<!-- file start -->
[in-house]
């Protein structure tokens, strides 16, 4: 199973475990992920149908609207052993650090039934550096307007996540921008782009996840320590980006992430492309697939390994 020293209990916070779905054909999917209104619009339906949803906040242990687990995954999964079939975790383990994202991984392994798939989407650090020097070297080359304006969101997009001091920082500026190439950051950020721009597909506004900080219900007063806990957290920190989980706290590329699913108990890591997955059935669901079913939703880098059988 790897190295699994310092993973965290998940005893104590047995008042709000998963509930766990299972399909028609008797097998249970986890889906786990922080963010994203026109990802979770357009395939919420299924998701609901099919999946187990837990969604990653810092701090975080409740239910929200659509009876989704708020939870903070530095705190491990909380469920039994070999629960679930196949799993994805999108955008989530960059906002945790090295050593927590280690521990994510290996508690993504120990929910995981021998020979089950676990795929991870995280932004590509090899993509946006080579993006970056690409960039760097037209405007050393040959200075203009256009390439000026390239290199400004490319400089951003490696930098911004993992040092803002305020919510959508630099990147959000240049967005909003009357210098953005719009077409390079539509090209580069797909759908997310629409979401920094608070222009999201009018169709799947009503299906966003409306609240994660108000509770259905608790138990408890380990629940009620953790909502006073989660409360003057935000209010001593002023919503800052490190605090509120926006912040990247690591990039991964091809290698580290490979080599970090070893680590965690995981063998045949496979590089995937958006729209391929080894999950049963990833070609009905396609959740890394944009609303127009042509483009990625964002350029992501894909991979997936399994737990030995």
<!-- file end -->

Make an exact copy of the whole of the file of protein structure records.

[in-house]
């Protein structure tokens, strides 16, 4: 199973475990992920149908609207052993650090039934550096307007996540921008782009996840320590980006992430492309697939390994 020293209990916070779905054909999917209104619009339906949803906040242990687990995954999964079939975790383990994202991984392994798939989407650090020097070297080359304006969101997009001091920082500026190439950051950020721009597909506004900080219900007063806990957290920190989980706290590329699913108990890591997955059935669901079913939703880098059988 790897190295699994310092993973965290998940005893104590047995008042709000998963509930766990299972399909028609008797097998249970986890889906786990922080963010994203026109990802979770357009395939919420299924998701609901099919999946187990837990969604990653810092701090975080409740239910929200659509009876989704708020939870903070530095705190491990909380469920039994070999629960679930196949799993994805999108955008989530960059906002945790090295050593927590280690521990994510290996508690993504120990929910995981021998020979089950676990795929991870995280932004590509090899993509946006080579993006970056690409960039760097037209405007050393040959200075203009256009390439000026390239290199400004490319400089951003490696930098911004993992040092803002305020919510959508630099990147959000240049967005909003009357210098953005719009077409390079539509090209580069797909759908997310629409979401920094608070222009999201009018169709799947009503299906966003409306609240994660108000509770259905608790138990408890380990629940009620953790909502006073989660409360003057935000209010001593002023919503800052490190605090509120926006912040990247690591990039991964091809290698580290490979080599970090070893680590965690995981063998045949496979590089995937958006729209391929080894999950049963990833070609009905396609959740890394944009609303127009042509483009990625964002350029992501894909991979997936399994737990030995």